The king, foreseeing this tempest, which was gathering upon him, endeavoured to secure himself by every expedient; and he cast his eye towards Ireland, in hopes that this kingdom, from which his cause had already received so much prejudice, might at length contribute somewhat towards his protection and security.
State of Ireland.After the commencement of the Irish insurrection, the English parliament, though they undertook the suppression of it, had ever been too much engaged, either in military projects or expeditions at home, to take any effectual step towards finishing that enterprize. They had entered indeed into a contract with the Scots, for sending over an army of ten thousand men into Ireland; and in order to engage that nation in this undertaking, beside giving a promise of pay, they agreed to put Caricfergus into their hands, and to invest their general with an authority quite independent of the English government. These troops, so long as they were allowed to remain, were useful, by diverting the force of the Irish rebels, and protecting in the north the small remnants of the British planters. But except this contract with the Scottish nation, all the other measures of the parliament either were hitherto absolutely insignificant, or tended rather to the prejudice of the protestant cause in Ireland. By continuing their violent persecution, and still more violent menaces against priests and papists, they confirmed the Irish catholics in their rebellion, and cut off all hopes of indulgence and toleration. By disposing beforehand of all the Irish forfeitures to subscribers or adventurers, they rendered all men of property desperate, and seemed to threaten a total extirpation of the natives.a And while they thus infused zeal and animosity into the enemy, no measure was pursued, which could tend to support or encourage the protestants, now reduced to the last extremities.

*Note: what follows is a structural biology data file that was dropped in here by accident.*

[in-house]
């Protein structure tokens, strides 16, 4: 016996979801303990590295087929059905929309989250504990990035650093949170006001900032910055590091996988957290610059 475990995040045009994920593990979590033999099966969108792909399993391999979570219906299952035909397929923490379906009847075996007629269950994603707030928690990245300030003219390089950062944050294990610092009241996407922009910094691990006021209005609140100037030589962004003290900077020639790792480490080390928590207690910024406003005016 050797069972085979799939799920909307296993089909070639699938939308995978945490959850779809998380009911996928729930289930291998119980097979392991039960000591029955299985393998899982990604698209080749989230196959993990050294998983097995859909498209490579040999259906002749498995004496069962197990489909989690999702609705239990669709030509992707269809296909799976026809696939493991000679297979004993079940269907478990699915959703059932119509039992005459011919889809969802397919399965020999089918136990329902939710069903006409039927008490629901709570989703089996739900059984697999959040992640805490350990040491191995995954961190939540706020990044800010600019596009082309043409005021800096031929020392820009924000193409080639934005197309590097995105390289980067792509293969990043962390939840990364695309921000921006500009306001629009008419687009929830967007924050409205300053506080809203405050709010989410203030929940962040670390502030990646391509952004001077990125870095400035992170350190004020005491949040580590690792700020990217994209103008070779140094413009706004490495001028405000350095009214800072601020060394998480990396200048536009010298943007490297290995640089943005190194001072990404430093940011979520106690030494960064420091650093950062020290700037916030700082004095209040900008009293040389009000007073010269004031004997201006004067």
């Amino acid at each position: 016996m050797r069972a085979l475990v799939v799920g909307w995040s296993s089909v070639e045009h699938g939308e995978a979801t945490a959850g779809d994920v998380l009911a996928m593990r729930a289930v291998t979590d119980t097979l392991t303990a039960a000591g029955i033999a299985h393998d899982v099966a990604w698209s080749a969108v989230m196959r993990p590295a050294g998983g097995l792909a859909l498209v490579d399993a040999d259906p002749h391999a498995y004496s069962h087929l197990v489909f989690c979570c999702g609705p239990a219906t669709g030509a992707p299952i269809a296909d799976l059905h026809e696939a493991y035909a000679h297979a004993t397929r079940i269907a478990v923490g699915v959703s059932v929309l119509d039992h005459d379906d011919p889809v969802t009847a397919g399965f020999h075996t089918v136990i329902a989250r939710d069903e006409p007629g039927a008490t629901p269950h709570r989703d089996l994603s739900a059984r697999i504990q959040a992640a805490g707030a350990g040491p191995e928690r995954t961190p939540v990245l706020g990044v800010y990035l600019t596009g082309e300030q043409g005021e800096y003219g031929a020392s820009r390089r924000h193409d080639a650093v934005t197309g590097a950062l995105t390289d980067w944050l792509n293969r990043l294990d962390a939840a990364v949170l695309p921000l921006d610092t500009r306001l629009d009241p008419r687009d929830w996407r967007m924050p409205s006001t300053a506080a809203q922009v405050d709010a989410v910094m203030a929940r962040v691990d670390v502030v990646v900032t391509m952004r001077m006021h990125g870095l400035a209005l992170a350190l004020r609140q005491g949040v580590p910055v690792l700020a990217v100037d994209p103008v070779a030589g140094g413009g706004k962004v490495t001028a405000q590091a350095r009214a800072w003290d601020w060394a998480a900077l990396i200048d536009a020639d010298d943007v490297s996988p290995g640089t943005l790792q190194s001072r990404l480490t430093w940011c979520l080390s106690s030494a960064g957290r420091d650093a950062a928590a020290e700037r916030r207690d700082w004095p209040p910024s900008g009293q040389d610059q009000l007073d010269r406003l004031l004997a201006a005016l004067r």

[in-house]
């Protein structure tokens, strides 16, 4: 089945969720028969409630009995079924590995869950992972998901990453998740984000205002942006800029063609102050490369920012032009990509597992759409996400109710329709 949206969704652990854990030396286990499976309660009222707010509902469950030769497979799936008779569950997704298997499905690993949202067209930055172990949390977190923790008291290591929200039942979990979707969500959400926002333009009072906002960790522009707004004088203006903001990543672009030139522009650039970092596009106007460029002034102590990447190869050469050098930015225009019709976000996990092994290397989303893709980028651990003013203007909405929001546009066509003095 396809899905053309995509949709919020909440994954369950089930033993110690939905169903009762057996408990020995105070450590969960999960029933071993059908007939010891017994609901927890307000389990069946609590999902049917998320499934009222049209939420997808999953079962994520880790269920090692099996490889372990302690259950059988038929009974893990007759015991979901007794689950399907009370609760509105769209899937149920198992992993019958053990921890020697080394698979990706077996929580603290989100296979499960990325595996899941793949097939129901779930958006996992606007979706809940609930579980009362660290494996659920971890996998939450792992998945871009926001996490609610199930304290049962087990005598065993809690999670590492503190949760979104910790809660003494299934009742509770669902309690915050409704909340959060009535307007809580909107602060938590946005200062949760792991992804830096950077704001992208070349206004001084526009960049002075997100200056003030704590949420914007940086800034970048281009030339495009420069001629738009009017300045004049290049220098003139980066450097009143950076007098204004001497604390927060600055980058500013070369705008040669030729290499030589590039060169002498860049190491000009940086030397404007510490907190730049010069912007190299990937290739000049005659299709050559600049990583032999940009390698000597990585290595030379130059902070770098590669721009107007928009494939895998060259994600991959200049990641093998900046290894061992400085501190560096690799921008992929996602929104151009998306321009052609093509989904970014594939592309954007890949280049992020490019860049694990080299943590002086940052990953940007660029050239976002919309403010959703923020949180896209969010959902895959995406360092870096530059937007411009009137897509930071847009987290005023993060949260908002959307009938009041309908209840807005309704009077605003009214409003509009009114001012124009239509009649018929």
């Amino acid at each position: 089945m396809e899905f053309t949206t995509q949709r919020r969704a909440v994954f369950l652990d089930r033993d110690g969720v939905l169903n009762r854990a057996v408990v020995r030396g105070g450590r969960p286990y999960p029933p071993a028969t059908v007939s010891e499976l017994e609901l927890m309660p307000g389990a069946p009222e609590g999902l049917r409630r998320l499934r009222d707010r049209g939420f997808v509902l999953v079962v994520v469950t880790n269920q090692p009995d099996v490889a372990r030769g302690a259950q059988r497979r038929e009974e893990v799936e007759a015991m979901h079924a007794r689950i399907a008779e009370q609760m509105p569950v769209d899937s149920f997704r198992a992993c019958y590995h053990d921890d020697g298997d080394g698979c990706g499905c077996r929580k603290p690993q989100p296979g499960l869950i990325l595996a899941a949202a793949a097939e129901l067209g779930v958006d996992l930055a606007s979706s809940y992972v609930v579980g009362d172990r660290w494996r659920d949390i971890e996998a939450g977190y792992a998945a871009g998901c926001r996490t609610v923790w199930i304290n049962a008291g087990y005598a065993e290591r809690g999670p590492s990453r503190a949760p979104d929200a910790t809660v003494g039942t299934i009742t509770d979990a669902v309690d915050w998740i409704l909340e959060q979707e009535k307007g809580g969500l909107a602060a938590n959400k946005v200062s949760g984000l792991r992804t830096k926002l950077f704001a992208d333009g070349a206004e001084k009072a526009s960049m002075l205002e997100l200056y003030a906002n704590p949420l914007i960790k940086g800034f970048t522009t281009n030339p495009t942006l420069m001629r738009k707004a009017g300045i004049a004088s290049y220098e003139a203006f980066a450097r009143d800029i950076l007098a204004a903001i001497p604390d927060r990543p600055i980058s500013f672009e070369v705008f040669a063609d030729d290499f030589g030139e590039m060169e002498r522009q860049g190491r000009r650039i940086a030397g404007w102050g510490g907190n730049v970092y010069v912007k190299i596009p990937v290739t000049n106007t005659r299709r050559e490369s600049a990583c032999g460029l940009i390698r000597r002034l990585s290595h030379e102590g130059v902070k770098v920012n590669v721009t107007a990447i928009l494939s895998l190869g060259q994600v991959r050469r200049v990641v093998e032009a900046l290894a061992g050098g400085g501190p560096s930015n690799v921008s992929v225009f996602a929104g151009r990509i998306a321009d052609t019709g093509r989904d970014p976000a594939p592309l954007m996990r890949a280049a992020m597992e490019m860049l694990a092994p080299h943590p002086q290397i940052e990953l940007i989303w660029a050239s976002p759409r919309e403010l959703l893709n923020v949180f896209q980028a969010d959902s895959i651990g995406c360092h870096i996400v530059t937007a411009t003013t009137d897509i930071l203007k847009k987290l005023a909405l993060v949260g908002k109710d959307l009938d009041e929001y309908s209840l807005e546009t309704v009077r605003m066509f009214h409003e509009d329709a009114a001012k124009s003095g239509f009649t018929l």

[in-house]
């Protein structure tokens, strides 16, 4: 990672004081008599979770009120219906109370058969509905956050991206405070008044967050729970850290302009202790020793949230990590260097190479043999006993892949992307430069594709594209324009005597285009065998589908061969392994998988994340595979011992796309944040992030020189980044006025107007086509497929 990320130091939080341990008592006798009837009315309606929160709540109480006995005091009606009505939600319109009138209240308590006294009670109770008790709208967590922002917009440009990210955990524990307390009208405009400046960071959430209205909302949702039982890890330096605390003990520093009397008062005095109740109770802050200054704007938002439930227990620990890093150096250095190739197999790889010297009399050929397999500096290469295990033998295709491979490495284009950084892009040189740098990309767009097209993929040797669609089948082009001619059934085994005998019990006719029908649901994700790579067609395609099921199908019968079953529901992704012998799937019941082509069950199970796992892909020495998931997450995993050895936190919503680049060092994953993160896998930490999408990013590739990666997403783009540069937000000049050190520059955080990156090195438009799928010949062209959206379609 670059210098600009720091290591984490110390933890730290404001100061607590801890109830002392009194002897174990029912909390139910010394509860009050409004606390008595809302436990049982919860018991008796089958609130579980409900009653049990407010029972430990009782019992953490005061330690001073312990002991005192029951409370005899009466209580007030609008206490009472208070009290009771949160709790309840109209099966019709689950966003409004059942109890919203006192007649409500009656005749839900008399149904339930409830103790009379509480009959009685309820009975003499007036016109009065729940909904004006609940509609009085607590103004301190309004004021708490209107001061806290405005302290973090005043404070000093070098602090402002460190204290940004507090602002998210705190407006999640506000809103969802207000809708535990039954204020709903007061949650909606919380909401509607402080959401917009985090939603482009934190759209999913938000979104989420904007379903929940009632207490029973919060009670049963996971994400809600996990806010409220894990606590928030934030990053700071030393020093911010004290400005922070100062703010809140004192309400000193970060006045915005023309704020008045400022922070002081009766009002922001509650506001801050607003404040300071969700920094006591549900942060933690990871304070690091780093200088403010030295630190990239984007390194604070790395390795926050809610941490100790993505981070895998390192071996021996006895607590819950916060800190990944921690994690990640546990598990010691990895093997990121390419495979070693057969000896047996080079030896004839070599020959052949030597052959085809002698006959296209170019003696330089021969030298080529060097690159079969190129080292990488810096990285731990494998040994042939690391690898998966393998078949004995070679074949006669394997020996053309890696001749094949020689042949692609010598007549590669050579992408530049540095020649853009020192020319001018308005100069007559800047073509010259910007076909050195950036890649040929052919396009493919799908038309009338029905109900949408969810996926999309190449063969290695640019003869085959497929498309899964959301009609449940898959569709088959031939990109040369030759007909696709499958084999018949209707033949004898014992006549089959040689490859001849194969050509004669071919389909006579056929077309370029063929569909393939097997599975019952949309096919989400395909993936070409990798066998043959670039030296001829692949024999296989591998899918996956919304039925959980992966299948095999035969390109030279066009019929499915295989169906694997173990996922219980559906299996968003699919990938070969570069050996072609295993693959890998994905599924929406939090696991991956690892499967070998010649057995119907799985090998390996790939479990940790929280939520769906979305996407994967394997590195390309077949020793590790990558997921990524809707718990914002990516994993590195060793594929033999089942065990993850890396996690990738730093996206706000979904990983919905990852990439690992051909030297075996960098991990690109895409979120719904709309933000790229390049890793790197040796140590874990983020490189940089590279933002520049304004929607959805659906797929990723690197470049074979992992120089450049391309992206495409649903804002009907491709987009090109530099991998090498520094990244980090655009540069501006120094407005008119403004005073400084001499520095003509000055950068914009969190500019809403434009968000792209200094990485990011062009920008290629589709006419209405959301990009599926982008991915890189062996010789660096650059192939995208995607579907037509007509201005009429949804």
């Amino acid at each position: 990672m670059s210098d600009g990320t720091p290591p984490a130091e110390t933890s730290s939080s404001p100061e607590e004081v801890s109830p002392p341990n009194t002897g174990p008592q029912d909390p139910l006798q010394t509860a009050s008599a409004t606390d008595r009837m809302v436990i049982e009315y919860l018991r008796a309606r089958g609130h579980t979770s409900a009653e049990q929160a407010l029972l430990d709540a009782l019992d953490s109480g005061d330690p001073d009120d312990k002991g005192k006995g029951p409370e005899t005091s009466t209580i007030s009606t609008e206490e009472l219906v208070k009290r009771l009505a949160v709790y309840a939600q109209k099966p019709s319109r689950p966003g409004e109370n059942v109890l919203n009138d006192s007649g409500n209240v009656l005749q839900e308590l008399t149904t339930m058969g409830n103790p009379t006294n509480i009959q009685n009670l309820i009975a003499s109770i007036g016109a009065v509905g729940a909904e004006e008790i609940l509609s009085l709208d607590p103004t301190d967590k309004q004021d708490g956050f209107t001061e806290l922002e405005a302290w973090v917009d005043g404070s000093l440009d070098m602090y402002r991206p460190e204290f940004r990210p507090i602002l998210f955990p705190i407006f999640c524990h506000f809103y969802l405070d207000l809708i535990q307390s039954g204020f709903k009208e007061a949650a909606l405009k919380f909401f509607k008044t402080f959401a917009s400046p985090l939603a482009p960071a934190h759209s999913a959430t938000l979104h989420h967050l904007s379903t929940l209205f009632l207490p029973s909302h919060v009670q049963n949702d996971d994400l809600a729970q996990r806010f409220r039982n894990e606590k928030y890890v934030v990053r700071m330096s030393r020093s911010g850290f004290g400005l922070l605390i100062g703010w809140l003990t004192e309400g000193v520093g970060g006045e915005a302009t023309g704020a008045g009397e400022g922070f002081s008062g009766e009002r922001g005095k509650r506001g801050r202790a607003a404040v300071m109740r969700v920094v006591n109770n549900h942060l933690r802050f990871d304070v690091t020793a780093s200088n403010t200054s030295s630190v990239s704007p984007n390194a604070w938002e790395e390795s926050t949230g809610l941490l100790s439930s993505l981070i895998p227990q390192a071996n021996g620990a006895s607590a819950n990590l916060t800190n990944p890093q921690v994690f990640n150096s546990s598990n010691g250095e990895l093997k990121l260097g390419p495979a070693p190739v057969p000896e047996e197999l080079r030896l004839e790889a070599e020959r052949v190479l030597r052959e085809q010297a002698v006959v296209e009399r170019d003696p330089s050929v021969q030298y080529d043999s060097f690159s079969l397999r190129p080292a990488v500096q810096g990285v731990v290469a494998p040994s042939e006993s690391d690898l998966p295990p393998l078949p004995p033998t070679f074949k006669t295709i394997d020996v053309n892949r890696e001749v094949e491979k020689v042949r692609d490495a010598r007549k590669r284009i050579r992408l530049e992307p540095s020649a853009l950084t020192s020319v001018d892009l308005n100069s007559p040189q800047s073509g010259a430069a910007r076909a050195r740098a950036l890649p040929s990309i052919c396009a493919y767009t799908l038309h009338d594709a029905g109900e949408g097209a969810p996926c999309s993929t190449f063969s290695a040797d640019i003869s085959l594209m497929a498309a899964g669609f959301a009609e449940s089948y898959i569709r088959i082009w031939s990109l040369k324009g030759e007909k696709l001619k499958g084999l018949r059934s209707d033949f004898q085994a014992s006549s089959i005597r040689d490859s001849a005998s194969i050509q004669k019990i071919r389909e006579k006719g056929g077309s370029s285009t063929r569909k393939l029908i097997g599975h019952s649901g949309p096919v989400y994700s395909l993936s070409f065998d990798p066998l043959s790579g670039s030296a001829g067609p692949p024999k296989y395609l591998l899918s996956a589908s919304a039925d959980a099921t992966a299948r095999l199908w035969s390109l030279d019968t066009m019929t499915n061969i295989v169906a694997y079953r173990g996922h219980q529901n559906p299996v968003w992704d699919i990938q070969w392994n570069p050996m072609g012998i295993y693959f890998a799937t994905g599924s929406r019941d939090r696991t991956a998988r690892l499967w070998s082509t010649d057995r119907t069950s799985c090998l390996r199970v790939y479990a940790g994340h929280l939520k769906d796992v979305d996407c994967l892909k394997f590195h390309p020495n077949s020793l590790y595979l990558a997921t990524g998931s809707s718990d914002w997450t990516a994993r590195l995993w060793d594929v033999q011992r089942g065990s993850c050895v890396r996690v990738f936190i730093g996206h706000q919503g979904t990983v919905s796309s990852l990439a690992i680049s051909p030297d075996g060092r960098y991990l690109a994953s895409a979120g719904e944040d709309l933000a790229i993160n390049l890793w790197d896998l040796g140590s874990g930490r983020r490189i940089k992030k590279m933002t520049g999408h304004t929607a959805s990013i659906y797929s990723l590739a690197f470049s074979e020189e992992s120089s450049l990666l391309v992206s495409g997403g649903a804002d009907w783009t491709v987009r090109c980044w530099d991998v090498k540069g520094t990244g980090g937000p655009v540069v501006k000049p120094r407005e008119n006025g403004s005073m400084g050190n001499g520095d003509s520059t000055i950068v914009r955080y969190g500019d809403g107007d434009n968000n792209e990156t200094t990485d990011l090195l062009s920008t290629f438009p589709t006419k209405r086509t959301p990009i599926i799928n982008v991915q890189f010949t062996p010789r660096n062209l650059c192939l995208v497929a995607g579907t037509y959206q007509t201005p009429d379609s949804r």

So great is the ascendant, which, from a long course of successes, the English has acquired over the Irish nation, that though the latter, when they receive military discipline among foreigners, are not surpassed by any troops, they have never, in their own country, been able to make any vigorous effort for the defence or recovery of their liberties. In many rencounters, the English, under lord More, Sir William St. Leger, Sir Frederic Hamilton, and others, had, though under great disadvantages of situation and numbers, put the Irish to rout, and returned in triumph to Dublin. The rebels raised the siege of Tredah, after an obstinate defence made by the garrison.b Ormond had obtained two complete victories, at Kilrush and Ross; and had brought relief to all the forts, which were besieged or blockaded in different parts of the kingdom.c But notwithstanding these successes, even the most common necessaries of life were wanting to the victorious armies. The Irish, in their wild rage against the British planters, had laid waste the whole kingdom, and were themselves totally unfit, from their habitual sloth and ignorance, to raise any convenience of human life. During the course of six months, no supplies had come from England; except the fourth part of one small vessel’s lading. Dublin, to save itself from starving, had been obliged to send the greater part of its inhabitants to England. The army had little ammunition, scarcely exceeding forty barrels of gun-powder; not even shoes or cloaths; and for want of food the soldiers had been obliged to eat their own horses. And though the distress of the Irish was not much inferior;d besides that they were more hardened against such extremities, it was but a melancholy reflection, that the two nations, while they continued their furious animosities, should make desolate that fertile island, which might serve to the subsistence and happiness of both.